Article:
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32. The Good Gift

+ Luke xi. 13. 187

33. Unstable as Water

Gen. xlix. 4. 193

34. The Christian Doxology Rev. i. 5, 6. 199

35. Nehemiah

Nebem. xiii. 22. 205

36. Closet Prayer

Matt. vi. 6. 211

37. False Ways

Prov. xiv. 12. 217

38. The Self-invited Guest * Rev. iii. 20.

223

39. The Saints and the Wicked 1 Sam. ii.9. 229

40. Peace, Peace !

Isaiah lvii. 19. 235

41. Is thine heart right?

2 Kings x. 15. 241

42. Jesus receiving Sinners

Luke xv. 2. 247

43. The Ironical Permission Eccles. xi. 9. 253

44. Abraham interceding

Gen. xviii. 27. 259

45. Patient Suffering

James v. 10, 11. 265

46. Faith's Pilgrimage

Heb. xi. 13. 271

47. Advent

et Rom. xiii. 12. 277

48. The Dialogue

Sol. Song i. 7,8. 283

49. The Accuser Rebuked

Zech. iii. 2. 289

50. The Lord's Way prepared Malachi iii. 1. 295

51. Satan's Works destroyed + 1 John iii. 8. 301

52. Farewell

Acts xx. 32. 307

SERMON I.

JOHN iii. 16.- God so loved the world, that he gave

his only begotten Son, that whosoever believeth in him should not perish, but have everlasting life.

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HEAR what comfortable words our Saviour Christ saith, unto all that truly turn to him !'-One of this description was at the very time standing before him. Nicodemus had come to profess his faith, that

a teacher sent from God.” . And he was sincere in this profession. But his faith was also very feeble, and his apprehension of divine things dark and confused. Our Lord therefore treats him as a child; not fully explaining the doctrines at which his new disciple stumbled, but fastening upon his attention a few striking truths, which might afterwards be digested by slow degrees, as the Spirit of God should enable him. Hence you will find, that almost every verse in this discourse contains one distinct sentencedesigned at one time to awaken, at another to encourage, his hearer.—My text is of the latter description. At that moment, Nicodemus could scarcely enter into the glorious consolation which it contains. Subsequent events have made it plainer; and it will be our own fault, if, in meditating upon it, we fail to “ understand the loving-kindness of the Lord.” 1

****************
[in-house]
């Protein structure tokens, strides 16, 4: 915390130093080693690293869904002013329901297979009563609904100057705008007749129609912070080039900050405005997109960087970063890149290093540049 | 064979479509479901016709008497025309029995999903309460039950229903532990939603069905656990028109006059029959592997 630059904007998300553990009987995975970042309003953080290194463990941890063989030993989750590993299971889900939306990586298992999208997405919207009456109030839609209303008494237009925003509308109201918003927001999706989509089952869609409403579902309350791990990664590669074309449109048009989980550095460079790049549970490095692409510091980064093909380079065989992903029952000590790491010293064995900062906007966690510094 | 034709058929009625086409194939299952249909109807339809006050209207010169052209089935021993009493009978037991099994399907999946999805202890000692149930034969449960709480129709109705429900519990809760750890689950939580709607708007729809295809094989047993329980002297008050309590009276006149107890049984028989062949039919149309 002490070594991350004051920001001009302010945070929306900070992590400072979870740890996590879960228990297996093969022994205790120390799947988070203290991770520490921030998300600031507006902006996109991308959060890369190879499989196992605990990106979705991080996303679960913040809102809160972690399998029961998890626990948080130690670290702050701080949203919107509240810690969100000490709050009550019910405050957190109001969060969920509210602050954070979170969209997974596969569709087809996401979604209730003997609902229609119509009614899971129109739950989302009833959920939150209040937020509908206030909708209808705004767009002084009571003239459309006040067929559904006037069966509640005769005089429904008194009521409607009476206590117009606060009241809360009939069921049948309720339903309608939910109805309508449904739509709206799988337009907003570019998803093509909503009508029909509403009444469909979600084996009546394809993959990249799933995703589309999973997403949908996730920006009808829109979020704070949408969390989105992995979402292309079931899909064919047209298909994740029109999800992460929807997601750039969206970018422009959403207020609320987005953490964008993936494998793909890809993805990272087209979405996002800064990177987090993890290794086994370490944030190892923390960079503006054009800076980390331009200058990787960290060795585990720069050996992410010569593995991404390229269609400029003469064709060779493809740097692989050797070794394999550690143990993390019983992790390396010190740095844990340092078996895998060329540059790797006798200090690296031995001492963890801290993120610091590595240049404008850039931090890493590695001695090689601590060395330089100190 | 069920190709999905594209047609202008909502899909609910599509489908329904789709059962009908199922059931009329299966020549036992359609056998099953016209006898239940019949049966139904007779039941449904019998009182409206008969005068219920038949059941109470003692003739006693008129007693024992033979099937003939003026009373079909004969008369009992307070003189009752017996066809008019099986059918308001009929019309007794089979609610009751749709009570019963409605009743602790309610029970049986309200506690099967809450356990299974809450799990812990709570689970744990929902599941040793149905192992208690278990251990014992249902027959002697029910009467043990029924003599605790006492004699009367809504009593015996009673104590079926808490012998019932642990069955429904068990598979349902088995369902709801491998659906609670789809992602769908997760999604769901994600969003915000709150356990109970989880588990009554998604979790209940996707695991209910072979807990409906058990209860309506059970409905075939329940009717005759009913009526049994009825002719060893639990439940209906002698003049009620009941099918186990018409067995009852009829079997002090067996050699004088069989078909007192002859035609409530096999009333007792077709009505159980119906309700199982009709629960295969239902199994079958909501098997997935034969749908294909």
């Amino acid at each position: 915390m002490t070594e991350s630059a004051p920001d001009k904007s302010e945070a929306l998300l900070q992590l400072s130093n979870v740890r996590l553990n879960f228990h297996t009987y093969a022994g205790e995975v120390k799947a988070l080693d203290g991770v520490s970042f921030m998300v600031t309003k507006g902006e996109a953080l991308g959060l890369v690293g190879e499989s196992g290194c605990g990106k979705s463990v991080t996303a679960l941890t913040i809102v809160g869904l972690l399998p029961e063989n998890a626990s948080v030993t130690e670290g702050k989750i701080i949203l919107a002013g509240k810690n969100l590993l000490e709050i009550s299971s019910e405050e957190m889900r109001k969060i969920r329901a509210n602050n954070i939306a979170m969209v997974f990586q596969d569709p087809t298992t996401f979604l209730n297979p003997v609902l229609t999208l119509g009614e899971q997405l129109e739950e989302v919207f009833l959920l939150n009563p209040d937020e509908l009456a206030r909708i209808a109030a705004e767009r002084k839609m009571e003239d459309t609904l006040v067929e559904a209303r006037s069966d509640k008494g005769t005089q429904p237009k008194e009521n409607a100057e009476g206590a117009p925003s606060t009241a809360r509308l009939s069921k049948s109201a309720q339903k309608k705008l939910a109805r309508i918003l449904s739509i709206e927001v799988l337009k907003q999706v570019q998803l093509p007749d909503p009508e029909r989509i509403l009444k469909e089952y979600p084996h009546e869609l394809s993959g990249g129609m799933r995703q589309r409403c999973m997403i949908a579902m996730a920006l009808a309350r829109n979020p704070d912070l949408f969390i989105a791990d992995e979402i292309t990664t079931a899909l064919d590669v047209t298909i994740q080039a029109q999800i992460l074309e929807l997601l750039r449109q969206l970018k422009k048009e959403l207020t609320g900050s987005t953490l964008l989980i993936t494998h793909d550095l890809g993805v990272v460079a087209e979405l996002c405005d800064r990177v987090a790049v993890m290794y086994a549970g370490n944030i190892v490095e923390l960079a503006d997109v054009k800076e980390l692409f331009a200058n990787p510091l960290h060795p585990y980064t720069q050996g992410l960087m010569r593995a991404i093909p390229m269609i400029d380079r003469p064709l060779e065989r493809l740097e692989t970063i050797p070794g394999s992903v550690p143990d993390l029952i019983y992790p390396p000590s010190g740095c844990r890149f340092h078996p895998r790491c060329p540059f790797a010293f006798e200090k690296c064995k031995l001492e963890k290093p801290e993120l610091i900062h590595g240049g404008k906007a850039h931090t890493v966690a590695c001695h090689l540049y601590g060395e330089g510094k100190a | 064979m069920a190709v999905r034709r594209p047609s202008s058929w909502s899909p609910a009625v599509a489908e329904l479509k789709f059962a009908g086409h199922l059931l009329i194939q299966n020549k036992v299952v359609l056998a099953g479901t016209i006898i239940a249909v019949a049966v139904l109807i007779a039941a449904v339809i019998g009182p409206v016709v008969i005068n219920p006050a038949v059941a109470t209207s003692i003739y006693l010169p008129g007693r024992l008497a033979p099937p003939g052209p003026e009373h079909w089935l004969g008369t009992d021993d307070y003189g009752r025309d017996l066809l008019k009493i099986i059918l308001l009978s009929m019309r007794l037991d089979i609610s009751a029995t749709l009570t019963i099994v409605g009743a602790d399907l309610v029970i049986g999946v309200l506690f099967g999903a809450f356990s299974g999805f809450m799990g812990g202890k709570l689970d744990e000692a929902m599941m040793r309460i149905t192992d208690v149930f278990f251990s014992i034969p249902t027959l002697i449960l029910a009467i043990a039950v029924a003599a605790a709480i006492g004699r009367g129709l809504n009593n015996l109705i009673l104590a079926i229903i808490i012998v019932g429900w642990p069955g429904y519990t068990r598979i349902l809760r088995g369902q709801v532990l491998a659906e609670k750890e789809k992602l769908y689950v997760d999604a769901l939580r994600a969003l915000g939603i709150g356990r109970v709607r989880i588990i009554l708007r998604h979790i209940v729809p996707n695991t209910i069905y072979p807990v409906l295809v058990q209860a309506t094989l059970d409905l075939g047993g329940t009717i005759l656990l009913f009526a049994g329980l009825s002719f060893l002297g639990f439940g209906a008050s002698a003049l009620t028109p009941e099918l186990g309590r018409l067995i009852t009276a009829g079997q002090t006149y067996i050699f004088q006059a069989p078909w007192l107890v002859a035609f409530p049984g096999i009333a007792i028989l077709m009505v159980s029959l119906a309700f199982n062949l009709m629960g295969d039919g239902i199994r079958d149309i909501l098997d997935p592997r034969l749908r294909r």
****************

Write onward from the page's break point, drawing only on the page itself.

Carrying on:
1 Psalm cvii. 43.

B

It was

These words, then, declare unto us,

I. THE SOURCE OF OUR SALVATION. It originated in the love of God the Father-" God so loved the world !

We are sometimes in danger of overlooking this. We speak of the Father's justice, holiness, and truth; and of the Son as removing his anger from us, by satisfying that justice. All this is right; yet it must not be so understood, as though the Son had prevailed on the Father to do that, which he was reluctant or unwilling to do of his own accord. No-the Scriptures invariably represent him as the first mover in the work. • Herein is love, not that we loved God, but that he loved us, and sent his Son to be the propitiation for our sins.” 1

“ the kindness and love of God towards man” which appeared, when

according to his mercy he saved us....through Jesus Christ.' In these passages, the Father's love is set forth, as having first designed that salvation, which the love of the Father and of the Son united to ac

accomplish. Our Lord dwells upon this love, as something peculiarly worthy of observation. God so loved the world !” And was it not indeed singular--marvellous ?

When was love more condescending? What were we? dust, ashes, worms! And in whose heart was compassion towards us excited ? in the heart of Him who is higher than the highest !- When was love more unmerited ? It was kindness to those who had rebelled against lawful authority, and marred God's most glorious work; who had taken part with apostate angels; and who, when even tried and convicted, did not“ make supplication to their judge."3—When was love more free? What God hath since bestowed through Christ, is in fulfilment of covenant engagements